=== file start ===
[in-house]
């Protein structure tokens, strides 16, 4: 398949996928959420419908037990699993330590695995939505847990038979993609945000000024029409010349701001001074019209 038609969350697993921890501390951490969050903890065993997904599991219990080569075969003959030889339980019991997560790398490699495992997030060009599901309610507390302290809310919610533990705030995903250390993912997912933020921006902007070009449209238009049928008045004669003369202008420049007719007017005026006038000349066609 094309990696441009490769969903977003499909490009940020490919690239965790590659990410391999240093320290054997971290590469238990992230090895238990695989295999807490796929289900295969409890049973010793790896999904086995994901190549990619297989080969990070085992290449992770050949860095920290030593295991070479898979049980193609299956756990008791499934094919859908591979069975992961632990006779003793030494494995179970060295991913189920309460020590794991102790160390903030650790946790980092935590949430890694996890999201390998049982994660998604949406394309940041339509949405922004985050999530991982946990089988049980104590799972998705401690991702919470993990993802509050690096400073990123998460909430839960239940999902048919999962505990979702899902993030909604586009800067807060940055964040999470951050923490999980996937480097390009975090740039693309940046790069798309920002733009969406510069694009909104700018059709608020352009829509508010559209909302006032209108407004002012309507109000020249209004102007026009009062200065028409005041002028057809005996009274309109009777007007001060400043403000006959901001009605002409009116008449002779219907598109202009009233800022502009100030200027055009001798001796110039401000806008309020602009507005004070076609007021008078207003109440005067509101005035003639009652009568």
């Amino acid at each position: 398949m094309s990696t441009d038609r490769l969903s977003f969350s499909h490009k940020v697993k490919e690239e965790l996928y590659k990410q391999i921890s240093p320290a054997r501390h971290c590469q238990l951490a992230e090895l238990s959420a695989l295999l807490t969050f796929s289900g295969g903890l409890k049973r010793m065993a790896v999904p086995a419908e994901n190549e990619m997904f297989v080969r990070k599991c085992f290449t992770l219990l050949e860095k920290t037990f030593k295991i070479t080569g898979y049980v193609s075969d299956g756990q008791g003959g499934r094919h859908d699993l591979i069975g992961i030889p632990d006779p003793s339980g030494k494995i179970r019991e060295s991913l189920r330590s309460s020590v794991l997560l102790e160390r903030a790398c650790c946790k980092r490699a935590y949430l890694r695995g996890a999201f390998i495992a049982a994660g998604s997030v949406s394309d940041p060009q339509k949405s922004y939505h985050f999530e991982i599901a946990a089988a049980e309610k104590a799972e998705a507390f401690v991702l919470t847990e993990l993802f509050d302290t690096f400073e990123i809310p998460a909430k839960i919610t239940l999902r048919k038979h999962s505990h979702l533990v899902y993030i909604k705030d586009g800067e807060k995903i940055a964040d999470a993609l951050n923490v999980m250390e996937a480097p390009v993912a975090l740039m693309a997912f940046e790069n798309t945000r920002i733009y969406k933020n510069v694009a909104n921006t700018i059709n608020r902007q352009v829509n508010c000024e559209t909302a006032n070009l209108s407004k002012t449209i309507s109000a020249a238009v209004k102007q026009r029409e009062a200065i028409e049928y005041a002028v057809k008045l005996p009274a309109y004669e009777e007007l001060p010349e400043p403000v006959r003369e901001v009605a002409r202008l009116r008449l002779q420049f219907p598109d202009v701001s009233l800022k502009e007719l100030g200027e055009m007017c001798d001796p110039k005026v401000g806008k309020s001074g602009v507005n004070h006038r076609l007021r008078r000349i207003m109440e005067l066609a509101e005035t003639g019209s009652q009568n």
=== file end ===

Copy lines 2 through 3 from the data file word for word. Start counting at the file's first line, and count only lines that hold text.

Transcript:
């Protein structure tokens, strides 16, 4: 398949996928959420419908037990699993330590695995939505847990038979993609945000000024029409010349701001001074019209 038609969350697993921890501390951490969050903890065993997904599991219990080569075969003959030889339980019991997560790398490699495992997030060009599901309610507390302290809310919610533990705030995903250390993912997912933020921006902007070009449209238009049928008045004669003369202008420049007719007017005026006038000349066609 094309990696441009490769969903977003499909490009940020490919690239965790590659990410391999240093320290054997971290590469238990992230090895238990695989295999807490796929289900295969409890049973010793790896999904086995994901190549990619297989080969990070085992290449992770050949860095920290030593295991070479898979049980193609299956756990008791499934094919859908591979069975992961632990006779003793030494494995179970060295991913189920309460020590794991102790160390903030650790946790980092935590949430890694996890999201390998049982994660998604949406394309940041339509949405922004985050999530991982946990089988049980104590799972998705401690991702919470993990993802509050690096400073990123998460909430839960239940999902048919999962505990979702899902993030909604586009800067807060940055964040999470951050923490999980996937480097390009975090740039693309940046790069798309920002733009969406510069694009909104700018059709608020352009829509508010559209909302006032209108407004002012309507109000020249209004102007026009009062200065028409005041002028057809005996009274309109009777007007001060400043403000006959901001009605002409009116008449002779219907598109202009009233800022502009100030200027055009001798001796110039401000806008309020602009507005004070076609007021008078207003109440005067509101005035003639009652009568």
């Amino acid at each position: 398949m094309s990696t441009d038609r490769l969903s977003f969350s499909h490009k940020v697993k490919e690239e965790l996928y590659k990410q391999i921890s240093p320290a054997r501390h971290c590469q238990l951490a992230e090895l238990s959420a695989l295999l807490t969050f796929s289900g295969g903890l409890k049973r010793m065993a790896v999904p086995a419908e994901n190549e990619m997904f297989v080969r990070k599991c085992f290449t992770l219990l050949e860095k920290t037990f030593k295991i070479t080569g898979y049980v193609s075969d299956g756990q008791g003959g499934r094919h859908d699993l591979i069975g992961i030889p632990d006779p003793s339980g030494k494995i179970r019991e060295s991913l189920r330590s309460s020590v794991l997560l102790e160390r903030a790398c650790c946790k980092r490699a935590y949430l890694r695995g996890a999201f390998i495992a049982a994660g998604s997030v949406s394309d940041p060009q339509k949405s922004y939505h985050f999530e991982i599901a946990a089988a049980e309610k104590a799972e998705a507390f401690v991702l919470t847990e993990l993802f509050d302290t690096f400073e990123i809310p998460a909430k839960i919610t239940l999902r048919k038979h999962s505990h979702l533990v899902y993030i909604k705030d586009g800067e807060k995903i940055a964040d999470a993609l951050n923490v999980m250390e996937a480097p390009v993912a975090l740039m693309a997912f940046e790069n798309t945000r920002i733009y969406k933020n510069v694009a909104n921006t700018i059709n608020r902007q352009v829509n508010c000024e559209t909302a006032n070009l209108s407004k002012t449209i309507s109000a020249a238009v209004k102007q026009r029409e009062a200065i028409e049928y005041a002028v057809k008045l005996p009274a309109y004669e009777e007007l001060p010349e400043p403000v006959r003369e901001v009605a002409r202008l009116r008449l002779q420049f219907p598109d202009v701001s009233l800022k502009e007719l100030g200027e055009m007017c001798d001796p110039k005026v401000g806008k309020s001074g602009v507005n004070h006038r076609l007021r008078r000349i207003m109440e005067l066609a509101e005035t003639g019209s009652q009568n």